Our guide to Fruit Trees in Planters

 

Growing specially designed varieties of fruit trees in planters can be a great way to install a miniature orchard in your back garden. Planters and small varieties of fruit trees mean you can plant a number of different trees – perfect if you can’t decide between apples and pears. Planters for your fruit trees are also perfect if you have a small garden but still want the perks of your very own fruit tree.

 

What can I grow?

Special varieties of plums, cherries, apples and pears are all perfectly content in a planter as long they get a little extra care and attention. As long as you bring these in over the winter, it’s also perfectly possible to grow fruits like peaches, apricots, figs, grapes, and even blueberries.

 

Tender Loving Care

As we’ve posted on before, anything you plant in a planter does need a little extra TLC. Firstly, make sure the soil you use is free draining and that you line the bottom of the container with a layer of thick plastic sheeting to aid moisture retention, or choose one of our planters like the Vendôme that comes with a pre-installed geo-textile inner liner. Follow up with an additional layer of small stones or gravel. The best planters (like our range – naturally!) will come with ready-made drainage holes and will have feet to offer some clearance between the garden surface and the planter, so look out for those too.

 

Vendome Planter

Fill your planter up with good quality peat-free soil and remember that trees in containers can dry out very quickly. Make sure you water the fruit tree often, and thoroughly. Also make sure you add weekly liquid fertiliser to keep it happily fed. Although not likely to be too much of a problem in this country, it is possible for the roots of fruit trees grown in planters to get very dry which can kill them. Should British temperatures suddenly reach Mediterranean proportions, it might be worth making sure you locate the planter in a sheltered area.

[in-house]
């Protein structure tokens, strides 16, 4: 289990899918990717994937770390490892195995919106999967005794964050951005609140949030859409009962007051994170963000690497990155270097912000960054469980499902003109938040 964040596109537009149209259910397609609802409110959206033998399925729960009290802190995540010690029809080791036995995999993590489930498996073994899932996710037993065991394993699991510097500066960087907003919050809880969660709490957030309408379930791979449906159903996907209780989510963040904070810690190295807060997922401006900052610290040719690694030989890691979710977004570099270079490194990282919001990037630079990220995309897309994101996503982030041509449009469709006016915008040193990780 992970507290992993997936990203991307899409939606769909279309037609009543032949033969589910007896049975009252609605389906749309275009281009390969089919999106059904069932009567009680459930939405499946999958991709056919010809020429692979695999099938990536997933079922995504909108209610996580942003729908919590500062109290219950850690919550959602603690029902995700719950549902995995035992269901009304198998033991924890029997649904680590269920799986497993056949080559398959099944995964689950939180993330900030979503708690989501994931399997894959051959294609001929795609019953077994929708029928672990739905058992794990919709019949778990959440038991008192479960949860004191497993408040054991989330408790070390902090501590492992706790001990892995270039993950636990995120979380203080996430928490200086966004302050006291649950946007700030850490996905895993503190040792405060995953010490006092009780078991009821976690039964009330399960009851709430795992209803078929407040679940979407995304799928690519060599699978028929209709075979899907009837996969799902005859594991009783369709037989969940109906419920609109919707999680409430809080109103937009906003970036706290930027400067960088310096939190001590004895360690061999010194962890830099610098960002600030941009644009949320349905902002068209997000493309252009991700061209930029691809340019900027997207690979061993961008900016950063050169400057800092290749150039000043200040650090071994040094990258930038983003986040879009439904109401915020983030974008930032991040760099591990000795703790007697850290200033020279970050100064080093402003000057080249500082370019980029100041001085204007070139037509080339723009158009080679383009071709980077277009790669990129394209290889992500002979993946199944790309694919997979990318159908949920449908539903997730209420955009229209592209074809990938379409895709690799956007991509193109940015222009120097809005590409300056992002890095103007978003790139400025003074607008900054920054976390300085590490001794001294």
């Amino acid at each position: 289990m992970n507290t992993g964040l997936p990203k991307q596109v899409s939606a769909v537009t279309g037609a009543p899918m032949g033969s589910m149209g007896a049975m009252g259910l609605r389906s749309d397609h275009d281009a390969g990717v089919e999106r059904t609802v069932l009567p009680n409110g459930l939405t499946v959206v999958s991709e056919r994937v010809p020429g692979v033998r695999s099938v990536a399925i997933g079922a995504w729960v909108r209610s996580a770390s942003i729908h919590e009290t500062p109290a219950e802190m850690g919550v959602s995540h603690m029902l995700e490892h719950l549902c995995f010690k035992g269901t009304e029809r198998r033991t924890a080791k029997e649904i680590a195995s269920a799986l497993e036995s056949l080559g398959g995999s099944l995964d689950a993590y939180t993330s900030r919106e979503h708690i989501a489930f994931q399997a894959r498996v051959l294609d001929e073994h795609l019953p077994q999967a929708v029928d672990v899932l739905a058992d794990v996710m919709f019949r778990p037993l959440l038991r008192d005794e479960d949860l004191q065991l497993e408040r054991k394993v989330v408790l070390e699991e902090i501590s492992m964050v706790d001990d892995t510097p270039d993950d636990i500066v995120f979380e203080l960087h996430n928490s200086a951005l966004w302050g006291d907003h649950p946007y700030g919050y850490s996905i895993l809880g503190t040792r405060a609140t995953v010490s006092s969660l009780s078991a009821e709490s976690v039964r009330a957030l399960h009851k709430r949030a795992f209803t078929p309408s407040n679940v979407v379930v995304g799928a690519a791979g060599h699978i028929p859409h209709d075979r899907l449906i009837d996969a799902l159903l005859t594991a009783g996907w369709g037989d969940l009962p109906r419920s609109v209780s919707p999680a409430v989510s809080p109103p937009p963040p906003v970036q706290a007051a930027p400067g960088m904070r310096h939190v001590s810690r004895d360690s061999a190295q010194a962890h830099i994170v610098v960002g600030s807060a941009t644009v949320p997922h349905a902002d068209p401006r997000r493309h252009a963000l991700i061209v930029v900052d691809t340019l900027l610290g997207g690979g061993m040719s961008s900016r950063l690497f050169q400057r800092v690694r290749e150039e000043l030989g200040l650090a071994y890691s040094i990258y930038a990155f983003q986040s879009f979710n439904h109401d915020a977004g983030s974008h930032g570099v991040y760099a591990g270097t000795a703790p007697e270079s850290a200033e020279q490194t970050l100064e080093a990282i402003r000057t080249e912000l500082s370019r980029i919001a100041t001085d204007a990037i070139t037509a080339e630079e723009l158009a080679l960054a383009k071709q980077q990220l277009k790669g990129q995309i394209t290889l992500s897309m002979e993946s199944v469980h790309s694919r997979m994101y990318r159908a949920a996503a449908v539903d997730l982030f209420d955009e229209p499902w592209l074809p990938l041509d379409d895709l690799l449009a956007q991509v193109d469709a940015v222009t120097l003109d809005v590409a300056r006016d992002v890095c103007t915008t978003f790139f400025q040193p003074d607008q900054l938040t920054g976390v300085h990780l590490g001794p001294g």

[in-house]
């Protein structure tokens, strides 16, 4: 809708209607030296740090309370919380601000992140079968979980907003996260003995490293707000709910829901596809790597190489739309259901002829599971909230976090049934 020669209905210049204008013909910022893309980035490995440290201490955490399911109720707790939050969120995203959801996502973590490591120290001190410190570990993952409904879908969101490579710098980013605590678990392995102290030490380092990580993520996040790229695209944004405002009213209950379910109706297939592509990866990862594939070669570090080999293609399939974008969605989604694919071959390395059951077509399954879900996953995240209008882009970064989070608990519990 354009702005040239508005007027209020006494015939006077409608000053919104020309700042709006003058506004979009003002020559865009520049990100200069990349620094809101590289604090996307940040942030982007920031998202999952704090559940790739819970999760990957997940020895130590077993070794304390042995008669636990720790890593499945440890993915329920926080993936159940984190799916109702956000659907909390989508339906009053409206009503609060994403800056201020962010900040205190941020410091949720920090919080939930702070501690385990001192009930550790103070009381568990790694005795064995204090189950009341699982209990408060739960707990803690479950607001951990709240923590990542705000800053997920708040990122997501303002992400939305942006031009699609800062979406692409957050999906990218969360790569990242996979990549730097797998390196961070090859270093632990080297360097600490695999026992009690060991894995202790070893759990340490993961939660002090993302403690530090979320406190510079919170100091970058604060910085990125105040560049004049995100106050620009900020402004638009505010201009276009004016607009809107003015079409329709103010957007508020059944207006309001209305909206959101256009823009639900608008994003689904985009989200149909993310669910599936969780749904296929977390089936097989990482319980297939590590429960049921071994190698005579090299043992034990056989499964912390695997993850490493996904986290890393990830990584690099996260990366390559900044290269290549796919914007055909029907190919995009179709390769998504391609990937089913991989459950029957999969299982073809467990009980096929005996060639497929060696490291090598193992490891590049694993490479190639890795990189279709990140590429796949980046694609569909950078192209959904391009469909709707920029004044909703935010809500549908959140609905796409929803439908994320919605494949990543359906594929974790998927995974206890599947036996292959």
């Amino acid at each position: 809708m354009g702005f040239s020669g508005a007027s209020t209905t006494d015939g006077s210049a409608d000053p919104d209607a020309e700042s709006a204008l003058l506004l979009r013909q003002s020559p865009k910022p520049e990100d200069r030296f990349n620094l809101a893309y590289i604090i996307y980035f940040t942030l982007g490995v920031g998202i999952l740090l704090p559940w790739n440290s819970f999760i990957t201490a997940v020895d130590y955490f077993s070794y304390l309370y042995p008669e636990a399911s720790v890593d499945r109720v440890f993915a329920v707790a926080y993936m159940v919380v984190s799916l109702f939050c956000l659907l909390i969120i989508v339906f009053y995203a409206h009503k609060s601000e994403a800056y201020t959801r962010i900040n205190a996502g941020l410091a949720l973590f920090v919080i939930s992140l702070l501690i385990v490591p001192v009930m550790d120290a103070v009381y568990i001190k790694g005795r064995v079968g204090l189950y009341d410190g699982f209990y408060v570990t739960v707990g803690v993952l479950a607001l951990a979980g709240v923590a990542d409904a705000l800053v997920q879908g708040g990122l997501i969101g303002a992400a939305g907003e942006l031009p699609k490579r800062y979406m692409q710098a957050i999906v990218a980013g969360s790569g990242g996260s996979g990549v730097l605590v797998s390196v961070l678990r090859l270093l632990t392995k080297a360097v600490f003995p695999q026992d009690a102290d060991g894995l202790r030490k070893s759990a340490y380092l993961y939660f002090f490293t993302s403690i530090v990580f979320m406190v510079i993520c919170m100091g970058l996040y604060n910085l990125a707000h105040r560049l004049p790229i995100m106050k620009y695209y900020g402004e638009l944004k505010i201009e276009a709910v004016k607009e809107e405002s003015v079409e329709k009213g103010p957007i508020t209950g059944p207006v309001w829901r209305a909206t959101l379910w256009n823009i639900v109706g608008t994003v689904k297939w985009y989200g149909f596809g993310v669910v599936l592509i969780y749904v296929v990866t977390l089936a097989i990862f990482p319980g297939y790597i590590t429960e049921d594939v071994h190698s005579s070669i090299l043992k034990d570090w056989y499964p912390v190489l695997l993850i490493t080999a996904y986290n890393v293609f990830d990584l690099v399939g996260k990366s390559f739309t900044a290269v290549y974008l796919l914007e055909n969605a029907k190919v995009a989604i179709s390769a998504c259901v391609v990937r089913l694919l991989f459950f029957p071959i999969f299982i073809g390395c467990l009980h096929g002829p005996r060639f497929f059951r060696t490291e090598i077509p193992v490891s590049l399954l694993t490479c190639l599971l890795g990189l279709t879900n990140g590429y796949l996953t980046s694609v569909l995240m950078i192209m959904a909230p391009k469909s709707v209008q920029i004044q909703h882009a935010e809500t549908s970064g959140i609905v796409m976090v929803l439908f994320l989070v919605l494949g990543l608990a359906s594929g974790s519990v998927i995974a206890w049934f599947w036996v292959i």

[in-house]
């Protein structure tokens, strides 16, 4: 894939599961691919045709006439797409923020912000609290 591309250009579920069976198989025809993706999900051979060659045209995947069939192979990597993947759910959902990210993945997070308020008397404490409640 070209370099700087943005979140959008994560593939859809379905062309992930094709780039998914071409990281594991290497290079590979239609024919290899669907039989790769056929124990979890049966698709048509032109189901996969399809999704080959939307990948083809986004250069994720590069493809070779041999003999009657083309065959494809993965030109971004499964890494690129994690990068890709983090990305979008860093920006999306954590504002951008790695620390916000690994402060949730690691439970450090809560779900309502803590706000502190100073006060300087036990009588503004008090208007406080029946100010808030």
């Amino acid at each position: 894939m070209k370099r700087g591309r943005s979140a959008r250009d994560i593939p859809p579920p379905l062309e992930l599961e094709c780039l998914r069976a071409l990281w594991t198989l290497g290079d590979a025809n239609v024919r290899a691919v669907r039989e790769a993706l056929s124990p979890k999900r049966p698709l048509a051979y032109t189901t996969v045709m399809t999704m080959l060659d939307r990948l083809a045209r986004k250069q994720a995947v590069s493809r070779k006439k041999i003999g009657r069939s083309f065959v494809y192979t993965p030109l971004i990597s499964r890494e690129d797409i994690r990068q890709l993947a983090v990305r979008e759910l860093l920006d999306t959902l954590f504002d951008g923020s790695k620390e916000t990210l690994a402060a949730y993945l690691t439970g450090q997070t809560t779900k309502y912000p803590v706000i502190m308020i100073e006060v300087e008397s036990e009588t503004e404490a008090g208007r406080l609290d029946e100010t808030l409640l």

Growing Tips

Make sure your fruit trees don’t become pot-bound, you will need to re-pot your tree every year (or every two at least). Ensure your tree is placed in an area of your garden that receives full sun, fertilise regularly, and water, water, water. Wait until the soil is dry (but not parched) before you water again. Do remember that fruit trees grown in containers won’t produce as much fruit as those grown in the ground. What you might miss in crop, can more than be made up for in variety however.

 

Depending on which type of fruit you opt for, you might want to do a little research of your own regarding pollinators and exact care requirements.

 

As long as you treat your planter-grown fruit tree with care and attention throughout the year, you can expect a healthy crop of delicious fruit totally free of charge, year after year. Brilliant fun for all the family!